The greatest omission of the strategic plan is the lack of any commitment to increasing financial aid. Any plan that does not place financial aid as a top priority of the University is in error on several critical levels.

First, increasing financial aid is central to improving education at Brown. Education is collaborative. Rejecting students on the basis of insufficient affluence is not only a tragedy for the student who never comes to Brown but also for the rest of us — each of us misses out on the perspective and insight that student could have brought to campus. Progress in every department accelerates with greater diversity of thought and more minds of the highest caliber. By increasing financial aid, we enable the Office of Admission to accept the best possible class of students — more socioeconomically diverse and better qualified. As a result, all students receive a better education.

Second, increasing financial aid is the best way for Brown to ensure its competitiveness in the long run. Brown cannot continue offering financial aid packages among the worst in the Ivy League and suffer no ill consequences. Given our current financial aid awards, we cannot attract the best students to apply to Brown, we will not have the students we admit choose Brown over our peer institutions, and we leave students’ educations constrained by heavy debt burdens and insufficient resources. A university that is less selective than its peers, that has a lower yield rate than its peers, and that has poorer alum achievement than its peers is not likely to be one that increases in prestige and outperforms rivals. This lowers the value of a Brown degree. Increasing financial aid is a necessary condition of strengthening Brown’s competitiveness with peer institutions.

Third, to not make increasing financial aid a top priority is to ignore the legitimate structures by which members of the Brown community should be able to affect their university. Over a quarter of the student body signed a petition supporting Brown for Financial Aid’s call for increased financial aid. The Undergraduate Council of Students’ campus-wide poll last year found that over 90 percent of the student body supports increases to financial aid. Every elected member of student government has signed on to Brown for Financial Aid’s platform. The strategic planning Committee on Financial Aid — composed of faculty members, administrators and undergraduates — agreed to three large increases to financial aid. Not one of the three is in the strategic plan. The administration must respect the will of those who compose the University and prioritize financial aid appropriately.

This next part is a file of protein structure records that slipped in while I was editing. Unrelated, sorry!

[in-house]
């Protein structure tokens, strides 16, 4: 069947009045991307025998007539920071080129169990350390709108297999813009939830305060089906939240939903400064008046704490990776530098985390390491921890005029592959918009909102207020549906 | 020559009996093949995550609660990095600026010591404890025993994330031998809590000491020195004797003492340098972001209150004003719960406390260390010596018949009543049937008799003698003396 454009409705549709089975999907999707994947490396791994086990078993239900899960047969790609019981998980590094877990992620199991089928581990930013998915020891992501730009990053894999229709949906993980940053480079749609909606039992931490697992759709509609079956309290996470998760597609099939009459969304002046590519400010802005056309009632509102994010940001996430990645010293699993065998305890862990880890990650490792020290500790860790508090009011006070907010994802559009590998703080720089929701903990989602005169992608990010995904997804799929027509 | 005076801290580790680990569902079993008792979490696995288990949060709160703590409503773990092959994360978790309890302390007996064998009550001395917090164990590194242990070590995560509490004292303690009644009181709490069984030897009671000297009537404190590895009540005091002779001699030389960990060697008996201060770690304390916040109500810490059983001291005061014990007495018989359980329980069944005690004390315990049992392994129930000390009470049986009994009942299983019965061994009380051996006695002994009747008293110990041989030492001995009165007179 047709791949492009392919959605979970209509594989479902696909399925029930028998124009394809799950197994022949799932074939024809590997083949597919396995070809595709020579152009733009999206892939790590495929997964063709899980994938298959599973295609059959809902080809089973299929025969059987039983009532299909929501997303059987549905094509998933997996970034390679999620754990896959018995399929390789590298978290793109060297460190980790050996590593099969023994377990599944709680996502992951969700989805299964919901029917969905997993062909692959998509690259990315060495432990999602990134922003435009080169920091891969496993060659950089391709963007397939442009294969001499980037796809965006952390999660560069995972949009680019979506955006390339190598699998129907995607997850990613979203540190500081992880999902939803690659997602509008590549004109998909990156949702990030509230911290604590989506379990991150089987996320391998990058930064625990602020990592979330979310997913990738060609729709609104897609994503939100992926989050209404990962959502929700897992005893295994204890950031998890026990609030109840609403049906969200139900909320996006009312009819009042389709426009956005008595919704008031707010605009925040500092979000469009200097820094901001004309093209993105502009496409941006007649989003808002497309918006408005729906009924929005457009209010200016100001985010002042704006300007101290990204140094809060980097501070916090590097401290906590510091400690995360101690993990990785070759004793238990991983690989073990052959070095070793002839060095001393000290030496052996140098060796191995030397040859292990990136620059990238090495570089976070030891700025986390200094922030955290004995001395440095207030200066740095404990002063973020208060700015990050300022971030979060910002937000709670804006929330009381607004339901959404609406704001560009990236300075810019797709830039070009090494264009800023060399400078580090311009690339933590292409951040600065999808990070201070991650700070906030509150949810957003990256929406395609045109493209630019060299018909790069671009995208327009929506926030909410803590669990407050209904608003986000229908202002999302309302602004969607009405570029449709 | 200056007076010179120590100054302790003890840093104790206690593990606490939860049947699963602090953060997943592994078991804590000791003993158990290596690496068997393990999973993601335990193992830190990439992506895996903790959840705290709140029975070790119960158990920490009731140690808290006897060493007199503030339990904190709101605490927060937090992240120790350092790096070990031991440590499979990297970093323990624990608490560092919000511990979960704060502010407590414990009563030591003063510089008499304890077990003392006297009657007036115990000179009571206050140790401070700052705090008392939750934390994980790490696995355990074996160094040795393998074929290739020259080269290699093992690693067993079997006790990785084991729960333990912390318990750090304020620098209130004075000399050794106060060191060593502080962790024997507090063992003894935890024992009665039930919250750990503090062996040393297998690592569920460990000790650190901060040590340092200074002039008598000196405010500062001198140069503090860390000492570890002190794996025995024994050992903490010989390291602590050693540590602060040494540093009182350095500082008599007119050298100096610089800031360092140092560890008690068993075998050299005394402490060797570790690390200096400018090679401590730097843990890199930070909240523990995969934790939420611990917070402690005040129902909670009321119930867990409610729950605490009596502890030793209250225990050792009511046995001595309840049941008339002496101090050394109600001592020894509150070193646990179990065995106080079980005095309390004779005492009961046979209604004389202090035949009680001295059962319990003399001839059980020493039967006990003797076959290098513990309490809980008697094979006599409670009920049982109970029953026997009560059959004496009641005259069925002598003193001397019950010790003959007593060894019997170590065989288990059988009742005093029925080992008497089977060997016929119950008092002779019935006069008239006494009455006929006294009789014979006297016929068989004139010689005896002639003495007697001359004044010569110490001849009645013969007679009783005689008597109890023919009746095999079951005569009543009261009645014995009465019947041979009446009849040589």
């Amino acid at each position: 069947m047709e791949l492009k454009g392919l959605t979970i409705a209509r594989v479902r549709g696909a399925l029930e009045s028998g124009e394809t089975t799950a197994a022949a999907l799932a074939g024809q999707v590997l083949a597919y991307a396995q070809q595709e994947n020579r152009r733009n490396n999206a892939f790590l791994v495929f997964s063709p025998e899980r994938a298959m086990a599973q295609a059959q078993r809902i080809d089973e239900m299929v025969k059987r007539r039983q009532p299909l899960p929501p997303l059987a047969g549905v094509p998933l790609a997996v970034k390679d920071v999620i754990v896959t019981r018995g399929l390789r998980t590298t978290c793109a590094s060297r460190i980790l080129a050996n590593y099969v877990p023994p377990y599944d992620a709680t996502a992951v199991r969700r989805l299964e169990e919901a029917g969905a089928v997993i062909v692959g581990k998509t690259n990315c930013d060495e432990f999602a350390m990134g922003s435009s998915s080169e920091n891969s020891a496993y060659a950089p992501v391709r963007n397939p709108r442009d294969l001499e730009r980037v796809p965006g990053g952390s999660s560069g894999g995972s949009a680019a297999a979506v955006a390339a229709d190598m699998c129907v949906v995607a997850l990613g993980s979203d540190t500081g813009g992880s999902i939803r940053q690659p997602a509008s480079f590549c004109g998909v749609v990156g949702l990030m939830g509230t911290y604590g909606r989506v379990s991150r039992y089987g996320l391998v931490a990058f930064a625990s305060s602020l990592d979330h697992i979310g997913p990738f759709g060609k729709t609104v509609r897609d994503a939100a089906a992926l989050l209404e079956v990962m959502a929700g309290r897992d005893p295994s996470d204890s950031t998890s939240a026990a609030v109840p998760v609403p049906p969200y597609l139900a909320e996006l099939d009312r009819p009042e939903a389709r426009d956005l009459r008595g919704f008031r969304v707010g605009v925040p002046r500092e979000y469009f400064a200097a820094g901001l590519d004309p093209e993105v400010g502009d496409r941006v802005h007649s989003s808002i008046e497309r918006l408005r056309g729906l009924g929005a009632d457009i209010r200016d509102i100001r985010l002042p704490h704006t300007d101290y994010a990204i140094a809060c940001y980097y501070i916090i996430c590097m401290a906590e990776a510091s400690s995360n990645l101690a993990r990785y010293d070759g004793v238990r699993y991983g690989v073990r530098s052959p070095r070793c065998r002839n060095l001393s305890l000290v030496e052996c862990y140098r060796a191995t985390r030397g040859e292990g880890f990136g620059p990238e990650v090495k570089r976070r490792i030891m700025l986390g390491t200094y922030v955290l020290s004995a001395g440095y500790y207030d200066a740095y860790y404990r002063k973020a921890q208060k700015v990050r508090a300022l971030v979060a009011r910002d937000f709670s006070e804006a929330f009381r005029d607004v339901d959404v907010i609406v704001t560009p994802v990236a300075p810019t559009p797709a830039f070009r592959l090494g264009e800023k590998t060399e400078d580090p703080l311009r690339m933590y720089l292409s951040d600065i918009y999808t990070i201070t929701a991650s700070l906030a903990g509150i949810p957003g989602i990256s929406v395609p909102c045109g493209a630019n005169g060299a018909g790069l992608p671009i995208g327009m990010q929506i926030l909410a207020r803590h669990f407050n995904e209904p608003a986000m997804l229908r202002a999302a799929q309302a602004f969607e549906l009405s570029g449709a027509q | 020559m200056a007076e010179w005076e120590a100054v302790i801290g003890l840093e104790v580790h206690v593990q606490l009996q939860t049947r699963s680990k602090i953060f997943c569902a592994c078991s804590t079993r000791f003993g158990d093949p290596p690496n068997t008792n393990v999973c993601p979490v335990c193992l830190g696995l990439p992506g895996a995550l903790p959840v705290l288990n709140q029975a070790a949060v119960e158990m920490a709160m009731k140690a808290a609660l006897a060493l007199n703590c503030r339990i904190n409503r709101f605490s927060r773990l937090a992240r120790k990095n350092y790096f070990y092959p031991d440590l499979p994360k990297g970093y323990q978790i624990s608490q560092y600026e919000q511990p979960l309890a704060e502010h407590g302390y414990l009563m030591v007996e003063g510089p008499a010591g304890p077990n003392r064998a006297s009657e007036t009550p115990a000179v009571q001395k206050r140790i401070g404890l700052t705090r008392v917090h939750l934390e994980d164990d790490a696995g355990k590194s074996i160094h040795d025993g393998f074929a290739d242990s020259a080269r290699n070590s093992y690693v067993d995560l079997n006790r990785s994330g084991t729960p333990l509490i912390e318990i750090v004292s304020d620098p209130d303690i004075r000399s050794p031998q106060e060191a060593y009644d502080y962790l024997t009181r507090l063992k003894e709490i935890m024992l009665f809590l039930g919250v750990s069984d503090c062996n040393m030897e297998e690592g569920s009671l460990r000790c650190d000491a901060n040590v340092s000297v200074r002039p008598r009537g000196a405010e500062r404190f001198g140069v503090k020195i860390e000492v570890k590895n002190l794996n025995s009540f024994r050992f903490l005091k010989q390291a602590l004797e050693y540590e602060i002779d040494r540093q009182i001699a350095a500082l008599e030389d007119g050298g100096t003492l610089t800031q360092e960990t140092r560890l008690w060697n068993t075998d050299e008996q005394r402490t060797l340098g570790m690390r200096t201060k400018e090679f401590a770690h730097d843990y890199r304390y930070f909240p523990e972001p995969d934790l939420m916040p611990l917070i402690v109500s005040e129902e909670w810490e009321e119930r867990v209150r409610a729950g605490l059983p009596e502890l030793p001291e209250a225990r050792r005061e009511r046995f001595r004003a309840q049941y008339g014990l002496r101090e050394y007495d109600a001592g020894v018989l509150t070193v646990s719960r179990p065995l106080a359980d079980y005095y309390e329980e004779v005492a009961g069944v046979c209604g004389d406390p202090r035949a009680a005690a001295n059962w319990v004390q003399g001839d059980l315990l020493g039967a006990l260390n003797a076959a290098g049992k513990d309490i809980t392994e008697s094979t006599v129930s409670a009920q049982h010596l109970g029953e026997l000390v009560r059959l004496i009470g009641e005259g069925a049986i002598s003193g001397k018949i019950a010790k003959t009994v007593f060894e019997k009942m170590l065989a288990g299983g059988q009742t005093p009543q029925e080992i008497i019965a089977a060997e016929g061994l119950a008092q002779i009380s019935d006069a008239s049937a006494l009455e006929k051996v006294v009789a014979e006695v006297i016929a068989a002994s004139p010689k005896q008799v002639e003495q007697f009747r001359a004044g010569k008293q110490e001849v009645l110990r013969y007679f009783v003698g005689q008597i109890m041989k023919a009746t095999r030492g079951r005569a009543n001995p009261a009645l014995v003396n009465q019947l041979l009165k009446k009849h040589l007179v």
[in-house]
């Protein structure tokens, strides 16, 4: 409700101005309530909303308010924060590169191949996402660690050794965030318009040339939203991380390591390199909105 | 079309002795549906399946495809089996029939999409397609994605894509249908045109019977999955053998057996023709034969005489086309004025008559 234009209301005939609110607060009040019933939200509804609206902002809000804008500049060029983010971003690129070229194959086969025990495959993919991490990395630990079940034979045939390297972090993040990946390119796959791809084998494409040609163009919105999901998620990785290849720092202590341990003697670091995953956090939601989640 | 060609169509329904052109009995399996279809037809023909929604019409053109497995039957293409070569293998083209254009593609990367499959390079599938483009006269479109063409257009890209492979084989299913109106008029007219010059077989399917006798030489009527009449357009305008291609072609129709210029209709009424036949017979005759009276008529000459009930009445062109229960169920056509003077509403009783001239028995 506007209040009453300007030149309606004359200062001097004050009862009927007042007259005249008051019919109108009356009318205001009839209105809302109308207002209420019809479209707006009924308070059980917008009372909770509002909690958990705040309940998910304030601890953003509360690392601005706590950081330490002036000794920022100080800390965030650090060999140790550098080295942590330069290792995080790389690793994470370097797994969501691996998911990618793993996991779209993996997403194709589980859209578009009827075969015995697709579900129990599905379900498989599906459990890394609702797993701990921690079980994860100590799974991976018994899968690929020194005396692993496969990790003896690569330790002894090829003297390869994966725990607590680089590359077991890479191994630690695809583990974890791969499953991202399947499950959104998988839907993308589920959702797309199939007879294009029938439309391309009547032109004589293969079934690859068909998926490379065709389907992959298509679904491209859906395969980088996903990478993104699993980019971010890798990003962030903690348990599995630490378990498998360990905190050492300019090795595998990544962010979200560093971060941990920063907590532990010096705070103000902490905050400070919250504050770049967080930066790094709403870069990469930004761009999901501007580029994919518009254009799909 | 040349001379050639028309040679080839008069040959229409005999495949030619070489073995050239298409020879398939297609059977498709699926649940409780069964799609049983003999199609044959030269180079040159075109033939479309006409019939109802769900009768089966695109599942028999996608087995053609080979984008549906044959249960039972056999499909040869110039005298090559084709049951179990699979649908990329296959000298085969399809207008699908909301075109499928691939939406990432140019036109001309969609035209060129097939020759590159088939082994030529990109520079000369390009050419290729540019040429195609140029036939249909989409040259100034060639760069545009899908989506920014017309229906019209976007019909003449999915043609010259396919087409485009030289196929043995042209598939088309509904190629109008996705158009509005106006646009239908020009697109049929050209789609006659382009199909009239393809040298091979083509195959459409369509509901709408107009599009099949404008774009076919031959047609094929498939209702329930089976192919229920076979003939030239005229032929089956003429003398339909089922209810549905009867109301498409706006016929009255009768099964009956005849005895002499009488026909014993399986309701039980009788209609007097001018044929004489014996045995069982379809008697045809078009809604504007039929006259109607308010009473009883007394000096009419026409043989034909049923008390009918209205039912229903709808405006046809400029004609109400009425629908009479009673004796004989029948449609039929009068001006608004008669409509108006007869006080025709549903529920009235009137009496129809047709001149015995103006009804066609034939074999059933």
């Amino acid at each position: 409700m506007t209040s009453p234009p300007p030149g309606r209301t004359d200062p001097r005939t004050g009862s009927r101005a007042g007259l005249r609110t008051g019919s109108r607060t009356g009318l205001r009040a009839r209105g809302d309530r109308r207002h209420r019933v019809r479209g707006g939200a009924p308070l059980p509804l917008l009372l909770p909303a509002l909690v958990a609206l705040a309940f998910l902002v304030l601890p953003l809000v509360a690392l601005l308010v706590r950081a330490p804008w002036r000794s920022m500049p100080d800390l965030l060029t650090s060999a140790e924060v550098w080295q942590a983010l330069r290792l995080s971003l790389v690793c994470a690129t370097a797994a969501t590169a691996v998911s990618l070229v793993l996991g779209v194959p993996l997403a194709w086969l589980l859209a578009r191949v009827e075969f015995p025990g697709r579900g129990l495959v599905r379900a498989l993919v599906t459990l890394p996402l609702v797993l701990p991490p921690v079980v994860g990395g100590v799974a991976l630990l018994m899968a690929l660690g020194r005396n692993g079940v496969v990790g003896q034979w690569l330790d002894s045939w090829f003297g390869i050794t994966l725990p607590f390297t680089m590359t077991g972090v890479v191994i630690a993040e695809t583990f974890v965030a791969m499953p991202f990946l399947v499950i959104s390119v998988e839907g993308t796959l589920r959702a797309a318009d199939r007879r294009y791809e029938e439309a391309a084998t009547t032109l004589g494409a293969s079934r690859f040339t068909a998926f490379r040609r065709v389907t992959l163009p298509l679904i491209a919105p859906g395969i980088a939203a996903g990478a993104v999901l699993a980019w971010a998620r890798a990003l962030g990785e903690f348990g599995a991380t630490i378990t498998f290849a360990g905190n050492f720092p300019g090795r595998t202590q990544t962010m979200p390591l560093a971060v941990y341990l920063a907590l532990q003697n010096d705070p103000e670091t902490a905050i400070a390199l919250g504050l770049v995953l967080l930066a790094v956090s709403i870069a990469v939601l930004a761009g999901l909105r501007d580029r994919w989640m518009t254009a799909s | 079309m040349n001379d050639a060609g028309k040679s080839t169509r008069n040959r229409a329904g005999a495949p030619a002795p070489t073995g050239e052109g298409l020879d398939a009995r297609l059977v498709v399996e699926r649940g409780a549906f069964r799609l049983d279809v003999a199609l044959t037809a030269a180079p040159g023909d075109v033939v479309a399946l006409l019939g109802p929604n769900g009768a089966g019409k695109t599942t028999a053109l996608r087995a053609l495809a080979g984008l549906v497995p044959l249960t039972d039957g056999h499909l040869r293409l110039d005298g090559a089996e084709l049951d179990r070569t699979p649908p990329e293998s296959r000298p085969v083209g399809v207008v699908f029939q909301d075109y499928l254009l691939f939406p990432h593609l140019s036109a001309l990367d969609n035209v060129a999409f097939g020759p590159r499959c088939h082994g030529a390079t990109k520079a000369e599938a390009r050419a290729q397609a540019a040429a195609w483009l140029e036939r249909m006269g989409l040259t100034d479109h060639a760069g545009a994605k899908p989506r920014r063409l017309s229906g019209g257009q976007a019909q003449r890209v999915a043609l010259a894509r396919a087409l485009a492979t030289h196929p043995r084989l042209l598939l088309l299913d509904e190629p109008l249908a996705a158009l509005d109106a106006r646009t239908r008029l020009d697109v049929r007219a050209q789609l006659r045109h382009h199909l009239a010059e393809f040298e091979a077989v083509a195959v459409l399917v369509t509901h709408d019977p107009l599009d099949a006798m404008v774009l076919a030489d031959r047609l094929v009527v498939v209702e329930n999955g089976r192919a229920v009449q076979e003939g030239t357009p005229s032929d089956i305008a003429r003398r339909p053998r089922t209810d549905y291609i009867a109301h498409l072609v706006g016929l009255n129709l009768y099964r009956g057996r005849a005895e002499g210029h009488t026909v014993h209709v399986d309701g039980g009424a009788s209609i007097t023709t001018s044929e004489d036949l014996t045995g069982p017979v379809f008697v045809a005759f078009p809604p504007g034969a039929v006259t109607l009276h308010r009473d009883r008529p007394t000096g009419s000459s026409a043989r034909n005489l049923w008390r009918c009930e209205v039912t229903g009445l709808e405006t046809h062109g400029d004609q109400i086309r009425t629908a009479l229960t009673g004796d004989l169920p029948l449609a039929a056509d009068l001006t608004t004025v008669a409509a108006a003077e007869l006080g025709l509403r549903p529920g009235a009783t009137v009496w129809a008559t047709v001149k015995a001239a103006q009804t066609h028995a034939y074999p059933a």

Finally, going need blind and reducing the financial burden on students with a greater need is a moral imperative. Discrimination because of insufficient affluence is abhorrent. It was the Steering Committee on Slavery and Justice back in 2006 that called for need-blind admission — just one of many moral voices whose cries have fallen on deaf ears. For as long as the University prioritizes other spending priorities over financial aid, it will continue strengthening socioeconomic barriers rather than dissolving them. We should not tolerate a Brown that worsens inequality and injustice.

President Christina Paxson and other administrators may well believe making commitments has no benefit, that they can trust themselves to expand financial aid as quickly as is prudent. But there will always be reasons to delay, to shy away from taking a bold stand. If commitments to expand financial aid are made, our network of alum donors will ensure those commitments are achieved, secure in the knowledge that their donations will make a better version of Brown available to the next generation. Without substantial commitments to increasing financial aid, the Corporation ought to reject this strategic plan as imprudent, unwise and immoral.

 

Alex Mechanick ’15 is the president of Brown for Financial Aid

 

Powers ’15: A goal

This topic is predisposed to generating unproductive debate without extremely careful consideration. Much as they do in politics, people will end up talking past each other and arguing about particulars when the disagreements lie at a more fundamental level.